A retired Roman Catholic priest has been indicted on 42 counts of sexual misconduct after dozens of people came forward saying they were abused as children.
The Rev. Louis Miller, 71, faces six counts of sexual abuse and 36 counts of indecent and immoral practices.
Miller has been accused in 59 of the 146 lawsuits filed against the Louisville Archdiocese, with plaintiffs saying the church knew about his alleged misconduct and failed to take disciplinary action. Thirteen of the lawsuits were filed Wednesday.
Miller has denied the accusations. His attorney, David Lambertus, said Wednesday that neither he nor his client would comment.
Spokesman Brian Reynolds said archdiocese is cooperating with investigators.
The priest worked at seven different parishes since 1956 before retiring in March, after the allegations became public. Archdiocese officials say he has been banned from public ministry and stripped of his collar, and that he has been living in a retirement home for priests in Louisville.
“Now the court will show he did do something wrong and nobody else will be hurt,” said Bernard Queenan, one of the alleged victims. Queenan claims he was abused by Miller as a child at Holy Spirit Church and School in Louisville in 1960 and 1961.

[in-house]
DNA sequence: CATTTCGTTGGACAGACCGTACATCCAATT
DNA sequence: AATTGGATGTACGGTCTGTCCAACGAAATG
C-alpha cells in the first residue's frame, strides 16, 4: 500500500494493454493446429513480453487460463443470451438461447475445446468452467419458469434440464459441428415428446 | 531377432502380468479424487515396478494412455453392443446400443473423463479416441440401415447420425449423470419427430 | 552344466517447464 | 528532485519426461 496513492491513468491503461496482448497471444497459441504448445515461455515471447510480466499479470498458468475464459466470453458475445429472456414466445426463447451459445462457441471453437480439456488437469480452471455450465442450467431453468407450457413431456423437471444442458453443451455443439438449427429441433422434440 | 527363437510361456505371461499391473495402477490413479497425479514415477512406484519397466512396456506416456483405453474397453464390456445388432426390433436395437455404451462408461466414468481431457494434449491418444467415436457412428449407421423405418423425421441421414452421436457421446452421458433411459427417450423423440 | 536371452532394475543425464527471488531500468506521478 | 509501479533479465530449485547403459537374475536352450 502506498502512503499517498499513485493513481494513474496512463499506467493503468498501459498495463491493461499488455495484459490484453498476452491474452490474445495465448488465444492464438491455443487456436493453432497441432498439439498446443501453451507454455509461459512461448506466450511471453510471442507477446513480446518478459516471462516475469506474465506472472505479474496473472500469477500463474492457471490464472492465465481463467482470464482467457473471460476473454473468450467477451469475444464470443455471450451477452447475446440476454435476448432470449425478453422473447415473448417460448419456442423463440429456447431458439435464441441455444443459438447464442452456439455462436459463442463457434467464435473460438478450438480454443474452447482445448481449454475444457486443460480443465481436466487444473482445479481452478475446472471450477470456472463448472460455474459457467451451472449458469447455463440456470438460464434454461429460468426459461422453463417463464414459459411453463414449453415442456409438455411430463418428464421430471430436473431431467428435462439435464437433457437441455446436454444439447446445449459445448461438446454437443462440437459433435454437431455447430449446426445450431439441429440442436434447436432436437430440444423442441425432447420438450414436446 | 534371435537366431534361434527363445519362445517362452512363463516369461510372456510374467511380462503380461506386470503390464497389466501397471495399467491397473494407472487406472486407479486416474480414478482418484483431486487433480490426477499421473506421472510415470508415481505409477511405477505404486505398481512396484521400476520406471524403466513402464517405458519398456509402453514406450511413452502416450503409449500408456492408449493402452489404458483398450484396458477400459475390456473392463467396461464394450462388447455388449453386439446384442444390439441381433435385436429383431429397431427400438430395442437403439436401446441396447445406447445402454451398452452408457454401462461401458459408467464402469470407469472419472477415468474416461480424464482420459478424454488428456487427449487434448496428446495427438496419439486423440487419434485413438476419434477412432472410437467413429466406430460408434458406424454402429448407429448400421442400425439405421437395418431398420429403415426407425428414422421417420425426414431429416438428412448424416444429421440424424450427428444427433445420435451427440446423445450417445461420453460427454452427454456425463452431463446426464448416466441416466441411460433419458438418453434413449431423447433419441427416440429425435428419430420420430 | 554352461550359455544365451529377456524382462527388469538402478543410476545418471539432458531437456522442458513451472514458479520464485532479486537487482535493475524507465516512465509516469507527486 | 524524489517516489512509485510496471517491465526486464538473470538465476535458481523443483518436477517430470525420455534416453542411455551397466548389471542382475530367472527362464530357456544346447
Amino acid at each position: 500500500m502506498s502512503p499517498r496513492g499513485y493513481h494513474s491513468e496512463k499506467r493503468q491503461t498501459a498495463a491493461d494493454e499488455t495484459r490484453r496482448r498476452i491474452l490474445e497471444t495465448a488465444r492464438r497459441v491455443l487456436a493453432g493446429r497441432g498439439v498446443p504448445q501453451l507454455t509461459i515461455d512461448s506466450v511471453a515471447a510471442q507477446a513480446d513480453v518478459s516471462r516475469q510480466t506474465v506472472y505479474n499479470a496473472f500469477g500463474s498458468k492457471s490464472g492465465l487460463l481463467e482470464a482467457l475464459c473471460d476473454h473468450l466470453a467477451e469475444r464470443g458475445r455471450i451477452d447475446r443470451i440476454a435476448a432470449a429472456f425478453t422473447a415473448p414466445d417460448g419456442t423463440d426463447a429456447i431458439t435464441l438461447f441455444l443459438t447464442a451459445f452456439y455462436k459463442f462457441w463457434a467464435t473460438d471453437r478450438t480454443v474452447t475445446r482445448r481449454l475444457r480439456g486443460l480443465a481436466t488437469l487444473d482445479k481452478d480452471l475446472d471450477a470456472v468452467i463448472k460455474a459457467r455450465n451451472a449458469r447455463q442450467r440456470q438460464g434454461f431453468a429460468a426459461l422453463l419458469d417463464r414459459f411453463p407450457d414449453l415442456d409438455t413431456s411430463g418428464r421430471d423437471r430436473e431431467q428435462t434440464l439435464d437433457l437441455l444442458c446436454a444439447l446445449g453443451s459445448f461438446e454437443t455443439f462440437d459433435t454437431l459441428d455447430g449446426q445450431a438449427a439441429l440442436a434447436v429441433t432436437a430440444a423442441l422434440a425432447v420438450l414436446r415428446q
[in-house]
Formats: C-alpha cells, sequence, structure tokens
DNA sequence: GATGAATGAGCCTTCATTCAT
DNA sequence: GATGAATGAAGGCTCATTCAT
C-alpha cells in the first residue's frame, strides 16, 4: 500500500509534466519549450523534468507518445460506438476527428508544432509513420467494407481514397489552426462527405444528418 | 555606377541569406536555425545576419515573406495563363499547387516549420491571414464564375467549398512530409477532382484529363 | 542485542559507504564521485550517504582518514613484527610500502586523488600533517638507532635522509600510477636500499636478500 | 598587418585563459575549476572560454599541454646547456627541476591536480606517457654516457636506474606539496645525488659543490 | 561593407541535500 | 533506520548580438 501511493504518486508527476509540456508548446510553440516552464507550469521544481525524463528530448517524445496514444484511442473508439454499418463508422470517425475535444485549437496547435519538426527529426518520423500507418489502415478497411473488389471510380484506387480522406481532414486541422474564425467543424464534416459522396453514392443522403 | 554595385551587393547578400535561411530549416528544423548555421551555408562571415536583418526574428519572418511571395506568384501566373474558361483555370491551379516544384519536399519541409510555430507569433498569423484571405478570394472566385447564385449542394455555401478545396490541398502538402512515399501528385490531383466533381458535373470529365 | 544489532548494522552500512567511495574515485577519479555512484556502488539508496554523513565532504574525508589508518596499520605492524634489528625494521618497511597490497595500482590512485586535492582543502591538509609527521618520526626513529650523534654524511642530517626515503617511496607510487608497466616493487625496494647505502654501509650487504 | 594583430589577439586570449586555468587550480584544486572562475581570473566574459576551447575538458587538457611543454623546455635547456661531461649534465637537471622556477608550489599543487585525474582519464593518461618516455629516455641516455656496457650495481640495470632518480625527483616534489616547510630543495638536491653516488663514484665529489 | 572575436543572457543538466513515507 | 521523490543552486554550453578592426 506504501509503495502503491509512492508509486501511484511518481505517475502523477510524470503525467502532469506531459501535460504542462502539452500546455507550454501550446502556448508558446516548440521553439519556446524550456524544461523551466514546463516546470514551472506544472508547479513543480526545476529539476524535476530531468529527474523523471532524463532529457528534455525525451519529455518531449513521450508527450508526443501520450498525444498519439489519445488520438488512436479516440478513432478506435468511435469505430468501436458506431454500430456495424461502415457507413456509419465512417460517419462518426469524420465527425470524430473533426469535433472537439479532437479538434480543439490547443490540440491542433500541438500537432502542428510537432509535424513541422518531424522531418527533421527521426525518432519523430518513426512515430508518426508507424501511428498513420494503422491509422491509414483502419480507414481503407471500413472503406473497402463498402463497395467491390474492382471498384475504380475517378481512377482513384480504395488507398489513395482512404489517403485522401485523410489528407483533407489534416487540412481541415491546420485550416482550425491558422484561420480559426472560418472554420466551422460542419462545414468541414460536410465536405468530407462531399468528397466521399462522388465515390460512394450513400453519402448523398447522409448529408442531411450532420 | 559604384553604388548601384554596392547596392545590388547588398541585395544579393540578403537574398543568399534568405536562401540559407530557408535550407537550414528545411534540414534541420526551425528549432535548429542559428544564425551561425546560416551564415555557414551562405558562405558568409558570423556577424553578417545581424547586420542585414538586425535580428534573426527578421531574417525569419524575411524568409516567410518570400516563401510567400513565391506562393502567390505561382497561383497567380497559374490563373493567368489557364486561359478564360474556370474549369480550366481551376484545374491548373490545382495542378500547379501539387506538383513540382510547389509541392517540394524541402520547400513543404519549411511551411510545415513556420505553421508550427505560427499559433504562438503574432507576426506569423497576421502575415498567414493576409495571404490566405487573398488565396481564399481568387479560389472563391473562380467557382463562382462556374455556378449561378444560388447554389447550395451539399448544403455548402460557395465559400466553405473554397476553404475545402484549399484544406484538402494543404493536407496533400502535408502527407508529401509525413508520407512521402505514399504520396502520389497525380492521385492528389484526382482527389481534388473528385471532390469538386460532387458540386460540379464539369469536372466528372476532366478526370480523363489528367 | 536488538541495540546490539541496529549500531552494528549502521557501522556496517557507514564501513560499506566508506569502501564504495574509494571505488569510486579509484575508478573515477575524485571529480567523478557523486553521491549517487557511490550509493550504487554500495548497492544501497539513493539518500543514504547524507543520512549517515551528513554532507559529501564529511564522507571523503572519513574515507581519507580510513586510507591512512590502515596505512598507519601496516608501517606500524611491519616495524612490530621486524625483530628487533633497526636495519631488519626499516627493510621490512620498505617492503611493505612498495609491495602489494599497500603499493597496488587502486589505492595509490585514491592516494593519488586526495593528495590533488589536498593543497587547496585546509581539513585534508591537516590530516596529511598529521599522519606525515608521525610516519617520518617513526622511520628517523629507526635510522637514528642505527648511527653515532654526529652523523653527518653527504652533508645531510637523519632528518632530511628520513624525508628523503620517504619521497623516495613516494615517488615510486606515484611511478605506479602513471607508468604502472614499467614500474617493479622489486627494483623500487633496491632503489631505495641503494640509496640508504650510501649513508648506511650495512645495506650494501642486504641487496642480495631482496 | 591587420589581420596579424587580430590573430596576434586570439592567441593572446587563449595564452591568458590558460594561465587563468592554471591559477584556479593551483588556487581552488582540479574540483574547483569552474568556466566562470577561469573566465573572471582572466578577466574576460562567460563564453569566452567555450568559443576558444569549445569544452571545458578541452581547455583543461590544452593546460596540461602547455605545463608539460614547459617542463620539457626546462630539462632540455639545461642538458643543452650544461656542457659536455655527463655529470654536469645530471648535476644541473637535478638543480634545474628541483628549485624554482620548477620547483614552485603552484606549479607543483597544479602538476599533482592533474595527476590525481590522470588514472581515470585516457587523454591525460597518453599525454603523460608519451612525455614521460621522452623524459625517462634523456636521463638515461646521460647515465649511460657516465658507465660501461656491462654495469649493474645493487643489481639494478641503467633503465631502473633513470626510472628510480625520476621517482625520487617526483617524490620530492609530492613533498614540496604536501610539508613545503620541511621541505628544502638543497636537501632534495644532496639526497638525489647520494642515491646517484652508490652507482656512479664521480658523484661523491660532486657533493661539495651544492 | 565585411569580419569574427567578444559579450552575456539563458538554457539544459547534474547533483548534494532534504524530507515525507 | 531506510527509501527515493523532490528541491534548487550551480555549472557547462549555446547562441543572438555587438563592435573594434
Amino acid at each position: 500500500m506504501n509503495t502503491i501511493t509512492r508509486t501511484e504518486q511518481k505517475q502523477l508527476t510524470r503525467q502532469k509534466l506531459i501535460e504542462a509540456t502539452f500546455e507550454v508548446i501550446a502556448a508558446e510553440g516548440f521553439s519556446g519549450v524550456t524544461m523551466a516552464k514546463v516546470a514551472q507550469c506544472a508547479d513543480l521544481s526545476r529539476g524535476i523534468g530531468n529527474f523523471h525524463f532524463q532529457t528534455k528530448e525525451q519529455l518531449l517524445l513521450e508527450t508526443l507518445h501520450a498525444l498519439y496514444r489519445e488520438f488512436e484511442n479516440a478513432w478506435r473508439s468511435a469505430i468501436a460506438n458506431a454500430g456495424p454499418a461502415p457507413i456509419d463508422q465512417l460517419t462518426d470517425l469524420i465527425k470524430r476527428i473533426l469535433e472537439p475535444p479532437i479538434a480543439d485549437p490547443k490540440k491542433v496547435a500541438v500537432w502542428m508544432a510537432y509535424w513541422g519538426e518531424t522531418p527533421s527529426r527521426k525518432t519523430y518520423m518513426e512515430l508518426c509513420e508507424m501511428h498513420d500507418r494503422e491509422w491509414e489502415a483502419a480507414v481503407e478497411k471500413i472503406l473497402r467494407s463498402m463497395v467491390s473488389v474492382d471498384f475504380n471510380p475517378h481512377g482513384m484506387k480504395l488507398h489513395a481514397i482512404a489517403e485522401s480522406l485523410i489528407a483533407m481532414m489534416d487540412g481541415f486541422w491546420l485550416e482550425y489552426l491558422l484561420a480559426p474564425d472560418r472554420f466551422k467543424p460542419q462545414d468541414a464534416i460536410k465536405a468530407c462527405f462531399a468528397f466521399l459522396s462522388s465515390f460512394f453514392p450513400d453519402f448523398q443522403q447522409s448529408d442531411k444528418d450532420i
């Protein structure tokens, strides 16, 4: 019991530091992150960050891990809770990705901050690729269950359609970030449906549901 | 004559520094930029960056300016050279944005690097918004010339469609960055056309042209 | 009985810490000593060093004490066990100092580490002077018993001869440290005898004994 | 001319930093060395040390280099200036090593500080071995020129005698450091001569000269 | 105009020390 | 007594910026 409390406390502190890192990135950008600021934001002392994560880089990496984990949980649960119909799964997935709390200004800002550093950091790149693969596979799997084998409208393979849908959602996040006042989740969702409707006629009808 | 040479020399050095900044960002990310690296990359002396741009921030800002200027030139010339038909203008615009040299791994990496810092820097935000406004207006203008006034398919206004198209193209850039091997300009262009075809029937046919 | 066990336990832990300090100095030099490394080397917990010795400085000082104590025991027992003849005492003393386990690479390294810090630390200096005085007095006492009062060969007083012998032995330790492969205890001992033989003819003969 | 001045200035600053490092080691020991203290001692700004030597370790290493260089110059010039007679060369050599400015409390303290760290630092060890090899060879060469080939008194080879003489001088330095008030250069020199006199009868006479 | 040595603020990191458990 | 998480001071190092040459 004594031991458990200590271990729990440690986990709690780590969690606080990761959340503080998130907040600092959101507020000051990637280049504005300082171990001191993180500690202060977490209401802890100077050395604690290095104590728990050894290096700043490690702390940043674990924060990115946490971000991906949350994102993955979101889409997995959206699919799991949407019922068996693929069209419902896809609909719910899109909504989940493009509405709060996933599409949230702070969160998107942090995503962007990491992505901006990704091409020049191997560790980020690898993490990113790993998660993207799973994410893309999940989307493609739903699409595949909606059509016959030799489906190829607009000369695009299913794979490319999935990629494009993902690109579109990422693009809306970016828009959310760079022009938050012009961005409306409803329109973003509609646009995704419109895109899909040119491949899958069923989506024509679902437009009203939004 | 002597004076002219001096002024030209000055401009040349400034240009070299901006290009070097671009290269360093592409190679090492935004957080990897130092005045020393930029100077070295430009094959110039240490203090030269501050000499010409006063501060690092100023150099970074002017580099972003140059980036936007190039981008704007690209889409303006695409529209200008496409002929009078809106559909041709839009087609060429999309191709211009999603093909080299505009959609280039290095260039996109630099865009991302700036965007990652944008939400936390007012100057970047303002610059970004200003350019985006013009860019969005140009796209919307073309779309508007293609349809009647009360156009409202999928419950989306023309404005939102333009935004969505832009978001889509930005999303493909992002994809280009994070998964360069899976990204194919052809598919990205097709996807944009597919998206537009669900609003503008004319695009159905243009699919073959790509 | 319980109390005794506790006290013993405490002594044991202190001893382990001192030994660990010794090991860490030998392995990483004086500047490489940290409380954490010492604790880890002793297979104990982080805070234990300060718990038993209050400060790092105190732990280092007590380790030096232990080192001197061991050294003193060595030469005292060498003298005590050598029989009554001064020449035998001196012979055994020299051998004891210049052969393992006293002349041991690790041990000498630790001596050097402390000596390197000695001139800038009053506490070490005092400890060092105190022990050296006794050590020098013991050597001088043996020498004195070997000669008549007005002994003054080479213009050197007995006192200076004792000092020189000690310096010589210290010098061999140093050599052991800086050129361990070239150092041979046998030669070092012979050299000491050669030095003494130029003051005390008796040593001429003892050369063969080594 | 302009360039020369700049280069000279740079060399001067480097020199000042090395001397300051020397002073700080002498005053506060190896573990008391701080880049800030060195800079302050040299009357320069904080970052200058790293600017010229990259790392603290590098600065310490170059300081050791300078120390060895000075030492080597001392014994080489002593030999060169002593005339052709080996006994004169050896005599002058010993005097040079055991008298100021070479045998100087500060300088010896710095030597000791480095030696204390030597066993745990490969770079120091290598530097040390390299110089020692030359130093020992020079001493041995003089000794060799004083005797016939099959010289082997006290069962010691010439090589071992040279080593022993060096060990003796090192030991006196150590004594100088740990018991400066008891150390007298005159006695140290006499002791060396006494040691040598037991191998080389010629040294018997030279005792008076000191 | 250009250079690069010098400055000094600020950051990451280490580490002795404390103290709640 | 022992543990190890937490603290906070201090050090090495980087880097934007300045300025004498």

A warrant for Miller’s arrest was issued. Lambertus told prosecutors his client was out of town and that he didn’t know Miller’s exact whereabouts but would get back to prosecutors.
Each count of indecent and immoral practices carries a prison sentence of one to 10 years; the sexual abuse count is punishable by one to five years.
More lawsuits have been filed against Roman Catholic dioceses in Kentucky than in any other state. Most involve the Louisville Archdiocese — which includes 220,000 parishioners in 24 counties — and many allege abuse by Miller over more than four decades.
The criminal indictment against Miller is the latest filed against U.S. priests this year.
A central figure in the church sex abuse scandal, the Rev. Paul Shanley, was charged last week in Massachusetts with abusing four boys during the 1980s. Criminal charges against clergy also have been filed in at least eight other states and other cases are pending.